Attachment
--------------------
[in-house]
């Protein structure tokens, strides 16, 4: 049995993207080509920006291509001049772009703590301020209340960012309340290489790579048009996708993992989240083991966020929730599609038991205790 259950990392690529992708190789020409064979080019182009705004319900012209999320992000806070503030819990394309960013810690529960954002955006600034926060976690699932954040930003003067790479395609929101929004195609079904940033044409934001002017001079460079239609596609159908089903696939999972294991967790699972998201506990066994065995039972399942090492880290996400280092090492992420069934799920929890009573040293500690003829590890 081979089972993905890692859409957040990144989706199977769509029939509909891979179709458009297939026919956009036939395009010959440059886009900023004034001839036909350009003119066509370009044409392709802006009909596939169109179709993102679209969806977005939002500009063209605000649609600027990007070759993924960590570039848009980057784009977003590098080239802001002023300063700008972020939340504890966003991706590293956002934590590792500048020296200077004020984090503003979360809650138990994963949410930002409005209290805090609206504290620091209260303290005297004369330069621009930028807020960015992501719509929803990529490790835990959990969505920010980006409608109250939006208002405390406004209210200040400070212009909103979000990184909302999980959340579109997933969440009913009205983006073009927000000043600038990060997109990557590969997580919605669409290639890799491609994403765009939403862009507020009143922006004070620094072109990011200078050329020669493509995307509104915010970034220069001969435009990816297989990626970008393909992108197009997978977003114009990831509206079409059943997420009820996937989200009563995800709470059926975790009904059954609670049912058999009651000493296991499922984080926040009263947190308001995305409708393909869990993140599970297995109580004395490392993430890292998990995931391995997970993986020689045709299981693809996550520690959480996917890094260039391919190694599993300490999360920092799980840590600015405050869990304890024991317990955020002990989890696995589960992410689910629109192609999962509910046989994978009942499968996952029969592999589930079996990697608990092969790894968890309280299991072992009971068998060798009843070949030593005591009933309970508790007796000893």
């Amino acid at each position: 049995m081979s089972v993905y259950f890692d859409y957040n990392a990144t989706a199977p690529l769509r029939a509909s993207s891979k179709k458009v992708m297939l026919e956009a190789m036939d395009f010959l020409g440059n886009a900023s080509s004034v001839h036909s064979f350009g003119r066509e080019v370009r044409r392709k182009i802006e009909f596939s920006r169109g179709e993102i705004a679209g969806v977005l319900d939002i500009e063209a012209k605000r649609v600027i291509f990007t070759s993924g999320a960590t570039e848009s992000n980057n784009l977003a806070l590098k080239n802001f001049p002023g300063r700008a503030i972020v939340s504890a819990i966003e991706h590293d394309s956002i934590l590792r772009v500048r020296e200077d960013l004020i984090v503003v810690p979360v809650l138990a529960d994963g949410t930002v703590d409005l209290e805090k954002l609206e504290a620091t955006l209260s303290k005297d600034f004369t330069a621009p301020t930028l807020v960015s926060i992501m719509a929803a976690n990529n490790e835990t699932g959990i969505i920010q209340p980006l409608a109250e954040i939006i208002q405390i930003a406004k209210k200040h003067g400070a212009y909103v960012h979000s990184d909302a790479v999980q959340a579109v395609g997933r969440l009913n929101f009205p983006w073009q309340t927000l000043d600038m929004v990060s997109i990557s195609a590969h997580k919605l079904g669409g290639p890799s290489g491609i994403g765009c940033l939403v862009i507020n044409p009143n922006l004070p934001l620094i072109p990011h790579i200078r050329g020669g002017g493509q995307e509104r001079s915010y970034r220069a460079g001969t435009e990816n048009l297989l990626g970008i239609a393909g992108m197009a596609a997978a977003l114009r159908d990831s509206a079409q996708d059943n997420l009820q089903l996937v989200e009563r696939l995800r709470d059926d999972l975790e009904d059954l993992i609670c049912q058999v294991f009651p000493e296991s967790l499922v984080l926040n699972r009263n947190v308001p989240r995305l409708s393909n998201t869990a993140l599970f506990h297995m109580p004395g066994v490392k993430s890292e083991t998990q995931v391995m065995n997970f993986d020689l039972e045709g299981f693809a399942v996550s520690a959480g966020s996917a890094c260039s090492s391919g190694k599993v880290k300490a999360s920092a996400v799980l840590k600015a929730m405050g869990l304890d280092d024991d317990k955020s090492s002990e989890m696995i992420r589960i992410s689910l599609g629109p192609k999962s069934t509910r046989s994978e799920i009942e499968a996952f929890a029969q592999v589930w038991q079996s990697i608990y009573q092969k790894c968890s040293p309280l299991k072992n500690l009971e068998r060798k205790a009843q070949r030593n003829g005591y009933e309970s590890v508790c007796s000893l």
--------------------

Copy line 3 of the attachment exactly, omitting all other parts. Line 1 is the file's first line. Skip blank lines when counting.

């Amino acid at each position: 049995m081979s089972v993905y259950f890692d859409y957040n990392a990144t989706a199977p690529l769509r029939a509909s993207s891979k179709k458009v992708m297939l026919e956009a190789m036939d395009f010959l020409g440059n886009a900023s080509s004034v001839h036909s064979f350009g003119r066509e080019v370009r044409r392709k182009i802006e009909f596939s920006r169109g179709e993102i705004a679209g969806v977005l319900d939002i500009e063209a012209k605000r649609v600027i291509f990007t070759s993924g999320a960590t570039e848009s992000n980057n784009l977003a806070l590098k080239n802001f001049p002023g300063r700008a503030i972020v939340s504890a819990i966003e991706h590293d394309s956002i934590l590792r772009v500048r020296e200077d960013l004020i984090v503003v810690p979360v809650l138990a529960d994963g949410t930002v703590d409005l209290e805090k954002l609206e504290a620091t955006l209260s303290k005297d600034f004369t330069a621009p301020t930028l807020v960015s926060i992501m719509a929803a976690n990529n490790e835990t699932g959990i969505i920010q209340p980006l409608a109250e954040i939006i208002q405390i930003a406004k209210k200040h003067g400070a212009y909103v960012h979000s990184d909302a790479v999980q959340a579109v395609g997933r969440l009913n929101f009205p983006w073009q309340t927000l000043d600038m929004v990060s997109i990557s195609a590969h997580k919605l079904g669409g290639p890799s290489g491609i994403g765009c940033l939403v862009i507020n044409p009143n922006l004070p934001l620094i072109p990011h790579i200078r050329g020669g002017g493509q995307e509104r001079s915010y970034r220069a460079g001969t435009e990816n048009l297989l990626g970008i239609a393909g992108m197009a596609a997978a977003l114009r159908d990831s509206a079409q996708d059943n997420l009820q089903l996937v989200e009563r696939l995800r709470d059926d999972l975790e009904d059954l993992i609670c049912q058999v294991f009651p000493e296991s967790l499922v984080l926040n699972r009263n947190v308001p989240r995305l409708s393909n998201t869990a993140l599970f506990h297995m109580p004395g066994v490392k993430s890292e083991t998990q995931v391995m065995n997970f993986d020689l039972e045709g299981f693809a399942v996550s520690a959480g966020s996917a890094c260039s090492s391919g190694k599993v880290k300490a999360s920092a996400v799980l840590k600015a929730m405050g869990l304890d280092d024991d317990k955020s090492s002990e989890m696995i992420r589960i992410s689910l599609g629109p192609k999962s069934t509910r046989s994978e799920i009942e499968a996952f929890a029969q592999v589930w038991q079996s990697i608990y009573q092969k790894c968890s040293p309280l299991k072992n500690l009971e068998r060798k205790a009843q070949r030593n003829g005591y009933e309970s590890v508790c007796s000893l």